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Tuesday, September 10, 2013

Back in Action

I feel like I need to start out with a big ol' apology to all of my previously-faithful blog following family and friends for falling off the bandwagon. The past few months haven't been easy ones for me at site and my access to technology minimal. Ergo, I had neither the motivation nor means to write.

I am delighted to say that is all behind me now. Things are finally picking up work-wise for me, and I couldn't be more excited about it. It's true what they say, that the days will seem to drag-on, but that suddenly you look at the calendar only to realize weeks and even months have flown by. Hard to believe I'm already over 1/3 done with my time here in Guinea, especially since it feels like my work has only just begun.
Horray for beesuits!
A traditional beekeeper w/ hive
I've been away from dear Timbi Tounni, and my beloved kitty, a lot lately, but it's been in the name of improving my skillset as a volunteer. I recently attended two Peace Corps trainings back-to-back. The first topic was Nutrition. It wasn't what I had expected as we spent most of our time discussing proper nutrition for pregant/ nursing women and small children. We had the opportunity to practice our skills by talking with mothers at the health center in Mamou about proper weaning and nutrition, and now my counterpart couldn't be more stoked about conducting sensibilizations at the Pita Centre du Sante as soon as I'm back in town.

The second training covered apiculture aka beekeeping and was more in line with my current project goals at site. I am working with the Timbi Tounni garden co-operative coordinator to form a beekeeping co-operative in Timbi Tounni and couldn't be more excited about it. Though I'll admit to being more than a little nervous about working with these popular pollinators when I signed up for the training. However, once the beesuit was on and the hive opened my anxieties seemed to dissipate. It's a pretty incredible feeling to be standing in the middle of so many bees and feel secure, akin to scuba diving except with bees instead of water.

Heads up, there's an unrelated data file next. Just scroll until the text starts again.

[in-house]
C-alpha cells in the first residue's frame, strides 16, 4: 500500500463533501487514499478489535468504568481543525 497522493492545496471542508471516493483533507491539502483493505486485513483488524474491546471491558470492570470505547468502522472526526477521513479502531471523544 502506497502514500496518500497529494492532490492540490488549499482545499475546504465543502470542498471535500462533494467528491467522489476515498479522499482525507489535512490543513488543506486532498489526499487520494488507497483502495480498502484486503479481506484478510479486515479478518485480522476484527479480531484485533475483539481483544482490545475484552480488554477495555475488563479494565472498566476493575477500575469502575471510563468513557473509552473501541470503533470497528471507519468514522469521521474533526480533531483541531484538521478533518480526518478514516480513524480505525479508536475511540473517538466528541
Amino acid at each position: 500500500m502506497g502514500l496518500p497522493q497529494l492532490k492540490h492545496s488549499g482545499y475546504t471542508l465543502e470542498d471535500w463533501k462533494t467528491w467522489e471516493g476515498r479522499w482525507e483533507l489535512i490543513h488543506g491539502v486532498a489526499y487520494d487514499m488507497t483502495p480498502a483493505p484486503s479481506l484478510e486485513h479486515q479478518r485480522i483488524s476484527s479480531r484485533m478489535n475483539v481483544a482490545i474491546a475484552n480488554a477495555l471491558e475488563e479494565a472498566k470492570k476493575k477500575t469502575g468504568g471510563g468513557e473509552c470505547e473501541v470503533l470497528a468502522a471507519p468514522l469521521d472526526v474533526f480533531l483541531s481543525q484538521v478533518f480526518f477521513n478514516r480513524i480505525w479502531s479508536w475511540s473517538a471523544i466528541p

Hopefully once I get back to site I'll be able to put this training to good use right away. My counterpart and I have already identified ten local beekeepers who are interested in joining the co-operative. You may be wondering why bother to start a co-operative if everyone is already keeping on their own. Valid question. Working together in a co-operative would enable them to try new techniques that can improve profits & harvest and be more environmentally friendly by spreading the risk across all members of the co-operative. It will also decrease costs by allowing them to share equipment like smokers and bee suits. Here's hoping that I'll be able to make these dreams into a reality in the not-so-distant future!

My other recent project ideas include refurbishing our local basketball court and hosting sports camps for the youth, starting an environmental club at the local middle school, conducting local biological surveys of flora and fauna (esp. frogs & toads!), and helping a local NGO get off the ground. Over and out for now, but keeping my fingers crossed that I'll have exciting news to share next time I see a keyboard.

Kamsar port

Inside the hive